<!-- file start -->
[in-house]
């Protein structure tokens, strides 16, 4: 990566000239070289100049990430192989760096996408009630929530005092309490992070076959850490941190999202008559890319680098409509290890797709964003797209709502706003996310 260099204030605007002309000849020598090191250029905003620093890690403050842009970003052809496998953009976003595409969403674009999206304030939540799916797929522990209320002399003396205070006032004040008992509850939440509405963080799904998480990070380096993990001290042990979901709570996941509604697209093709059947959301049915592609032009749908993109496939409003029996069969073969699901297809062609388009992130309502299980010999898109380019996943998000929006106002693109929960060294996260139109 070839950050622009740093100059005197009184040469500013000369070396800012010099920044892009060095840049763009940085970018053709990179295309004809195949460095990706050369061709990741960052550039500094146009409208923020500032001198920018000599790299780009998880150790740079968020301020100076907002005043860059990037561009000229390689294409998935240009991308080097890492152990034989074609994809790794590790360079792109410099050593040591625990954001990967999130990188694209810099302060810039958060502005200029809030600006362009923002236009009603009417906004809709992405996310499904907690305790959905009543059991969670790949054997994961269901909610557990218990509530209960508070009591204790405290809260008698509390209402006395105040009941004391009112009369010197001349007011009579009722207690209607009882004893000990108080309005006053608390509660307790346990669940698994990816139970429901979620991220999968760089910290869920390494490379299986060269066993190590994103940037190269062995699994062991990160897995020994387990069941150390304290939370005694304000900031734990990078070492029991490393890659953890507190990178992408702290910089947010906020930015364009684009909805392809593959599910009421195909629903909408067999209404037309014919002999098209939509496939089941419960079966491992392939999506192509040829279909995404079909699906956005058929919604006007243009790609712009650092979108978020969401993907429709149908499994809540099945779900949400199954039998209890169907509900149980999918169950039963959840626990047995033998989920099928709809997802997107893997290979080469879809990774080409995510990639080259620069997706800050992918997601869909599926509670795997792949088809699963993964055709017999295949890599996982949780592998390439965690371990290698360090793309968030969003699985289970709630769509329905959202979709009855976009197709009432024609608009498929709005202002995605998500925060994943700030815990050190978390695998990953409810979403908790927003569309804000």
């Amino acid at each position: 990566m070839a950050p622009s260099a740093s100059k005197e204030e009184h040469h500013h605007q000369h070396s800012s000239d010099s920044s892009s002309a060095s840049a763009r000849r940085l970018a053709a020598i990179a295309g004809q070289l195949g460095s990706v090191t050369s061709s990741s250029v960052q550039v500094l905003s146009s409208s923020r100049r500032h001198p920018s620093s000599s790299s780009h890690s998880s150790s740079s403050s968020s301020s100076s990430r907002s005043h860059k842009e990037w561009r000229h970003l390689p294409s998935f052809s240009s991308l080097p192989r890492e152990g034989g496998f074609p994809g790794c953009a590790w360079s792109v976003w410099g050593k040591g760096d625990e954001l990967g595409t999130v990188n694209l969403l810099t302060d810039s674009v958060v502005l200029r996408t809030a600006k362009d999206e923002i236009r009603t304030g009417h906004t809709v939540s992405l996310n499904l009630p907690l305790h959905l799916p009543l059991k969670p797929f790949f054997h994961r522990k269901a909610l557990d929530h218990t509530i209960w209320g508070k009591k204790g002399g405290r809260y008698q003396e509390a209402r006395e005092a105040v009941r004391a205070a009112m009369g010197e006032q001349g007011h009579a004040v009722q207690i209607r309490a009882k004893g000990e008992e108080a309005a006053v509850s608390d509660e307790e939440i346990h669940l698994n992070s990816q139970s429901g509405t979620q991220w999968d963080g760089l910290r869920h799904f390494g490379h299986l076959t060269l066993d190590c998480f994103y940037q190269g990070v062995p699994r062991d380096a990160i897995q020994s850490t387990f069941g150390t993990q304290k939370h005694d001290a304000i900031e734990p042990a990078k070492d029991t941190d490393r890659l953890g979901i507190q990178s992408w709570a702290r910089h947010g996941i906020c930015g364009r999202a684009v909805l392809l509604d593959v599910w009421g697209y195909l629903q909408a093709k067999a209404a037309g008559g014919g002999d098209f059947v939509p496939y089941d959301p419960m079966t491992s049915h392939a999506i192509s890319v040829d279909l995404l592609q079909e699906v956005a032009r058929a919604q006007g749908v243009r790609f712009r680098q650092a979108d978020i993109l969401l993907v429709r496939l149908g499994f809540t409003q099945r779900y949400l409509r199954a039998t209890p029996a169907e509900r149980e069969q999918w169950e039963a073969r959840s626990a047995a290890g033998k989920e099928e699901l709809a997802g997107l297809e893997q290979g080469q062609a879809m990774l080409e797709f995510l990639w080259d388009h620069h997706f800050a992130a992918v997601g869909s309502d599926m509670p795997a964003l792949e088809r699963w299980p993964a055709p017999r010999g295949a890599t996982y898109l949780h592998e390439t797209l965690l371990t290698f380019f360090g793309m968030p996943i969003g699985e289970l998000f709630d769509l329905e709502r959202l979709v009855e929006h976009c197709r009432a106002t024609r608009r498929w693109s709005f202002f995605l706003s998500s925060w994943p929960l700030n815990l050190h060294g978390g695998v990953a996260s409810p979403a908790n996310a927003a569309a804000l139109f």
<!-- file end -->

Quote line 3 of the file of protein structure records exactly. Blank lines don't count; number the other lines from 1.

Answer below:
């Amino acid at each position: 990566m070839a950050p622009s260099a740093s100059k005197e204030e009184h040469h500013h605007q000369h070396s800012s000239d010099s920044s892009s002309a060095s840049a763009r000849r940085l970018a053709a020598i990179a295309g004809q070289l195949g460095s990706v090191t050369s061709s990741s250029v960052q550039v500094l905003s146009s409208s923020r100049r500032h001198p920018s620093s000599s790299s780009h890690s998880s150790s740079s403050s968020s301020s100076s990430r907002s005043h860059k842009e990037w561009r000229h970003l390689p294409s998935f052809s240009s991308l080097p192989r890492e152990g034989g496998f074609p994809g790794c953009a590790w360079s792109v976003w410099g050593k040591g760096d625990e954001l990967g595409t999130v990188n694209l969403l810099t302060d810039s674009v958060v502005l200029r996408t809030a600006k362009d999206e923002i236009r009603t304030g009417h906004t809709v939540s992405l996310n499904l009630p907690l305790h959905l799916p009543l059991k969670p797929f790949f054997h994961r522990k269901a909610l557990d929530h218990t509530i209960w209320g508070k009591k204790g002399g405290r809260y008698q003396e509390a209402r006395e005092a105040v009941r004391a205070a009112m009369g010197e006032q001349g007011h009579a004040v009722q207690i209607r309490a009882k004893g000990e008992e108080a309005a006053v509850s608390d509660e307790e939440i346990h669940l698994n992070s990816q139970s429901g509405t979620q991220w999968d963080g760089l910290r869920h799904f390494g490379h299986l076959t060269l066993d190590c998480f994103y940037q190269g990070v062995p699994r062991d380096a990160i897995q020994s850490t387990f069941g150390t993990q304290k939370h005694d001290a304000i900031e734990p042990a990078k070492d029991t941190d490393r890659l953890g979901i507190q990178s992408w709570a702290r910089h947010g996941i906020c930015g364009r999202a684009v909805l392809l509604d593959v599910w009421g697209y195909l629903q909408a093709k067999a209404a037309g008559g014919g002999d098209f059947v939509p496939y089941d959301p419960m079966t491992s049915h392939a999506i192509s890319v040829d279909l995404l592609q079909e699906v956005a032009r058929a919604q006007g749908v243009r790609f712009r680098q650092a979108d978020i993109l969401l993907v429709r496939l149908g499994f809540t409003q099945r779900y949400l409509r199954a039998t209890p029996a169907e509900r149980e069969q999918w169950e039963a073969r959840s626990a047995a290890g033998k989920e099928e699901l709809a997802g997107l297809e893997q290979g080469q062609a879809m990774l080409e797709f995510l990639w080259d388009h620069h997706f800050a992130a992918v997601g869909s309502d599926m509670p795997a964003l792949e088809r699963w299980p993964a055709p017999r010999g295949a890599t996982y898109l949780h592998e390439t797209l965690l371990t290698f380019f360090g793309m968030p996943i969003g699985e289970l998000f709630d769509l329905e709502r959202l979709v009855e929006h976009c197709r009432a106002t024609r608009r498929w693109s709005f202002f995605l706003s998500s925060w994943p929960l700030n815990l050190h060294g978390g695998v990953a996260s409810p979403a908790n996310a927003a569309a804000l139109f």